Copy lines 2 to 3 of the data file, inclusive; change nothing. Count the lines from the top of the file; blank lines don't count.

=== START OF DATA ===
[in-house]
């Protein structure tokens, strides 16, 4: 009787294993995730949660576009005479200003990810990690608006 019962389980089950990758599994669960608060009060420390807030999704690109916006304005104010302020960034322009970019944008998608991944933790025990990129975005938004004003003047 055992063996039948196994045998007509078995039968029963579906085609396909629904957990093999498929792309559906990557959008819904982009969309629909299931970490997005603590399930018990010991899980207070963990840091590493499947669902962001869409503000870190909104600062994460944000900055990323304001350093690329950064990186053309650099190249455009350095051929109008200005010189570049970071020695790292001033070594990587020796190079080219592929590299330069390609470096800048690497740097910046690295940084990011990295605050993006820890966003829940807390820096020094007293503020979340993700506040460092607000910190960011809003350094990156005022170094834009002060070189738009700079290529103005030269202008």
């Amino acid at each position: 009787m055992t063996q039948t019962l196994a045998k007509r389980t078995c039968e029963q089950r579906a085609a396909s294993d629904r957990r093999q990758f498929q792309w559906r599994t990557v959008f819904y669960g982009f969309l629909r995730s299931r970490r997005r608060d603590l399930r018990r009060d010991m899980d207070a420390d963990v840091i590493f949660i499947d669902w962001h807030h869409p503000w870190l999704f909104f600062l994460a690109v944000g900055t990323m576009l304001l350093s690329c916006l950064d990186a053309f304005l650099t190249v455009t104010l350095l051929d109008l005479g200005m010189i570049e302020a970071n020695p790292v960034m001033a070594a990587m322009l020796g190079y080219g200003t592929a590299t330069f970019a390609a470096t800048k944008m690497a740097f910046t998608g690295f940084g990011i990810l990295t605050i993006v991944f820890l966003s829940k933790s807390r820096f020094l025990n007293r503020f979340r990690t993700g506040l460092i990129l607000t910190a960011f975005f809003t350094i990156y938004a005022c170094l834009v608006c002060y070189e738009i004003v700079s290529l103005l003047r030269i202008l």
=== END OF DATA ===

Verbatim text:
């Protein structure tokens, strides 16, 4: 009787294993995730949660576009005479200003990810990690608006 019962389980089950990758599994669960608060009060420390807030999704690109916006304005104010302020960034322009970019944008998608991944933790025990990129975005938004004003003047 055992063996039948196994045998007509078995039968029963579906085609396909629904957990093999498929792309559906990557959008819904982009969309629909299931970490997005603590399930018990010991899980207070963990840091590493499947669902962001869409503000870190909104600062994460944000900055990323304001350093690329950064990186053309650099190249455009350095051929109008200005010189570049970071020695790292001033070594990587020796190079080219592929590299330069390609470096800048690497740097910046690295940084990011990295605050993006820890966003829940807390820096020094007293503020979340993700506040460092607000910190960011809003350094990156005022170094834009002060070189738009700079290529103005030269202008």
């Amino acid at each position: 009787m055992t063996q039948t019962l196994a045998k007509r389980t078995c039968e029963q089950r579906a085609a396909s294993d629904r957990r093999q990758f498929q792309w559906r599994t990557v959008f819904y669960g982009f969309l629909r995730s299931r970490r997005r608060d603590l399930r018990r009060d010991m899980d207070a420390d963990v840091i590493f949660i499947d669902w962001h807030h869409p503000w870190l999704f909104f600062l994460a690109v944000g900055t990323m576009l304001l350093s690329c916006l950064d990186a053309f304005l650099t190249v455009t104010l350095l051929d109008l005479g200005m010189i570049e302020a970071n020695p790292v960034m001033a070594a990587m322009l020796g190079y080219g200003t592929a590299t330069f970019a390609a470096t800048k944008m690497a740097f910046t998608g690295f940084g990011i990810l990295t605050i993006v991944f820890l966003s829940k933790s807390r820096f020094l025990n007293r503020f979340r990690t993700g506040l460092i990129l607000t910190a960011f975005f809003t350094i990156y938004a005022c170094l834009v608006c002060y070189e738009i004003v700079s290529l103005l003047r030269i202008l």